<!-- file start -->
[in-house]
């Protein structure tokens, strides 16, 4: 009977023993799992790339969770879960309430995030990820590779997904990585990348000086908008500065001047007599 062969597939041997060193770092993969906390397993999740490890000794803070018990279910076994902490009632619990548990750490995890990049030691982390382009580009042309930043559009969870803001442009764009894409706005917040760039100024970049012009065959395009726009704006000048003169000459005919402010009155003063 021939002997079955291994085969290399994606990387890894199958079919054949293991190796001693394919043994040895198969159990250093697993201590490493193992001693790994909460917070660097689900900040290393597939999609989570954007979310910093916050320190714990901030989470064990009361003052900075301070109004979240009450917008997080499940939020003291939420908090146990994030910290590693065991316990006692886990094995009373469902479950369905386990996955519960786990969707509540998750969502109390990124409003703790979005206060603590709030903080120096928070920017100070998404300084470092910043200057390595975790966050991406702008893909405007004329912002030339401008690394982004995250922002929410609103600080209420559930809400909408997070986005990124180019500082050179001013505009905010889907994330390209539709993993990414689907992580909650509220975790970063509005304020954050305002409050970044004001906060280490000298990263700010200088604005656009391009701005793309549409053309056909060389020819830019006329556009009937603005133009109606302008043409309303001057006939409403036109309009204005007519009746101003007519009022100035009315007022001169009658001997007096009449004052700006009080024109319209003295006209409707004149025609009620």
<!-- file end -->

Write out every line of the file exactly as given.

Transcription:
[in-house]
């Protein structure tokens, strides 16, 4: 009977023993799992790339969770879960309430995030990820590779997904990585990348000086908008500065001047007599 062969597939041997060193770092993969906390397993999740490890000794803070018990279910076994902490009632619990548990750490995890990049030691982390382009580009042309930043559009969870803001442009764009894409706005917040760039100024970049012009065959395009726009704006000048003169000459005919402010009155003063 021939002997079955291994085969290399994606990387890894199958079919054949293991190796001693394919043994040895198969159990250093697993201590490493193992001693790994909460917070660097689900900040290393597939999609989570954007979310910093916050320190714990901030989470064990009361003052900075301070109004979240009450917008997080499940939020003291939420908090146990994030910290590693065991316990006692886990094995009373469902479950369905386990996955519960786990969707509540998750969502109390990124409003703790979005206060603590709030903080120096928070920017100070998404300084470092910043200057390595975790966050991406702008893909405007004329912002030339401008690394982004995250922002929410609103600080209420559930809400909408997070986005990124180019500082050179001013505009905010889907994330390209539709993993990414689907992580909650509220975790970063509005304020954050305002409050970044004001906060280490000298990263700010200088604005656009391009701005793309549409053309056909060389020819830019006329556009009937603005133009109606302008043409309303001057006939409403036109309009204005007519009746101003007519009022100035009315007022001169009658001997007096009449004052700006009080024109319209003295006209409707004149025609009620």